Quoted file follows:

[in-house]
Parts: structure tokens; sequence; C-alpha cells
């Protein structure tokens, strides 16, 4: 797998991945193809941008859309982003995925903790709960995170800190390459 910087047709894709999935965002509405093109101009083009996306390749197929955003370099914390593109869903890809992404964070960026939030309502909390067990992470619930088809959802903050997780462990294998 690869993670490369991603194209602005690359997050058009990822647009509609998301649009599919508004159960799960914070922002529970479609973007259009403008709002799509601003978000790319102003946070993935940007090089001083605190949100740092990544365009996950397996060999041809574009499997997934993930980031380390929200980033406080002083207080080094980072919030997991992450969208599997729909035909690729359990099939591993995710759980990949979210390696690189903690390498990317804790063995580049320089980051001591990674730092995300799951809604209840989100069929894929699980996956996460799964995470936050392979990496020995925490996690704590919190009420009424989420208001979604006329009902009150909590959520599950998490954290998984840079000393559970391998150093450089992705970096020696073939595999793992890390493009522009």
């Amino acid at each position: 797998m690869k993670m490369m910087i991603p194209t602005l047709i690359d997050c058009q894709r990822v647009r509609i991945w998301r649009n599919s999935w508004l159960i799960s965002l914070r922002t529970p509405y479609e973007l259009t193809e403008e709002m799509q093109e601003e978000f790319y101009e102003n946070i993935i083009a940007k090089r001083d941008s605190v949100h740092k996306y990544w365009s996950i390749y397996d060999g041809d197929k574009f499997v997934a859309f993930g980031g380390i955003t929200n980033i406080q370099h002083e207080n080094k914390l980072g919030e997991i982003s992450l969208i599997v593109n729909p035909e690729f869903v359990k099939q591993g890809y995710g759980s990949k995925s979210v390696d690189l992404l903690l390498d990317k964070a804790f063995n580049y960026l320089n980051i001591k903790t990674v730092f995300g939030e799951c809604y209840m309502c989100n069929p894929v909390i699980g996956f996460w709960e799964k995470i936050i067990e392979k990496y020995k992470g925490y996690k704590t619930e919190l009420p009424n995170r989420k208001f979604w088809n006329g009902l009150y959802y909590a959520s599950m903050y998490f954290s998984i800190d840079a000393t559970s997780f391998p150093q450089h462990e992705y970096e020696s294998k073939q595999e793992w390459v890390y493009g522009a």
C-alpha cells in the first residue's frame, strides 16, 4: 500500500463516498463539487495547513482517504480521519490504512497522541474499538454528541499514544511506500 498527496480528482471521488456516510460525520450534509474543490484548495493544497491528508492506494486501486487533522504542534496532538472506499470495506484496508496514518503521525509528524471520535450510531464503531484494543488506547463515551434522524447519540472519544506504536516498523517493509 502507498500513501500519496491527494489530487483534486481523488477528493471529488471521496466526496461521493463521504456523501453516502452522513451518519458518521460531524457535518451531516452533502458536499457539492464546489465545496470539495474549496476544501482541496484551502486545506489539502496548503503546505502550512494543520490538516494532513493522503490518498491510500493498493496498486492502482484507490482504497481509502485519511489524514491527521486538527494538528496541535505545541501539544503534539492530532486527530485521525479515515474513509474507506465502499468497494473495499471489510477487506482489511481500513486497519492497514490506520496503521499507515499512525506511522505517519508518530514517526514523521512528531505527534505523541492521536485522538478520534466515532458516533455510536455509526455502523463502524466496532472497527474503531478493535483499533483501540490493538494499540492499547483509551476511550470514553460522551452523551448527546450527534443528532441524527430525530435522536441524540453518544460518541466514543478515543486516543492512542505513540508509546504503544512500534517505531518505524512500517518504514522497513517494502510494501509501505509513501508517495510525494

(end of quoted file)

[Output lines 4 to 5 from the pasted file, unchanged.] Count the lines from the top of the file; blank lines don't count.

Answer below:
């Amino acid at each position: 797998m690869k993670m490369m910087i991603p194209t602005l047709i690359d997050c058009q894709r990822v647009r509609i991945w998301r649009n599919s999935w508004l159960i799960s965002l914070r922002t529970p509405y479609e973007l259009t193809e403008e709002m799509q093109e601003e978000f790319y101009e102003n946070i993935i083009a940007k090089r001083d941008s605190v949100h740092k996306y990544w365009s996950i390749y397996d060999g041809d197929k574009f499997v997934a859309f993930g980031g380390i955003t929200n980033i406080q370099h002083e207080n080094k914390l980072g919030e997991i982003s992450l969208i599997v593109n729909p035909e690729f869903v359990k099939q591993g890809y995710g759980s990949k995925s979210v390696d690189l992404l903690l390498d990317k964070a804790f063995n580049y960026l320089n980051i001591k903790t990674v730092f995300g939030e799951c809604y209840m309502c989100n069929p894929v909390i699980g996956f996460w709960e799964k995470i936050i067990e392979k990496y020995k992470g925490y996690k704590t619930e919190l009420p009424n995170r989420k208001f979604w088809n006329g009902l009150y959802y909590a959520s599950m903050y998490f954290s998984i800190d840079a000393t559970s997780f391998p150093q450089h462990e992705y970096e020696s294998k073939q595999e793992w390459v890390y493009g522009a």
C-alpha cells in the first residue's frame, strides 16, 4: 500500500463516498463539487495547513482517504480521519490504512497522541474499538454528541499514544511506500 498527496480528482471521488456516510460525520450534509474543490484548495493544497491528508492506494486501486487533522504542534496532538472506499470495506484496508496514518503521525509528524471520535450510531464503531484494543488506547463515551434522524447519540472519544506504536516498523517493509 502507498500513501500519496491527494489530487483534486481523488477528493471529488471521496466526496461521493463521504456523501453516502452522513451518519458518521460531524457535518451531516452533502458536499457539492464546489465545496470539495474549496476544501482541496484551502486545506489539502496548503503546505502550512494543520490538516494532513493522503490518498491510500493498493496498486492502482484507490482504497481509502485519511489524514491527521486538527494538528496541535505545541501539544503534539492530532486527530485521525479515515474513509474507506465502499468497494473495499471489510477487506482489511481500513486497519492497514490506520496503521499507515499512525506511522505517519508518530514517526514523521512528531505527534505523541492521536485522538478520534466515532458516533455510536455509526455502523463502524466496532472497527474503531478493535483499533483501540490493538494499540492499547483509551476511550470514553460522551452523551448527546450527534443528532441524527430525530435522536441524540453518544460518541466514543478515543486516543492512542505513540508509546504503544512500534517505531518505524512500517518504514522497513517494502510494501509501505509513501508517495510525494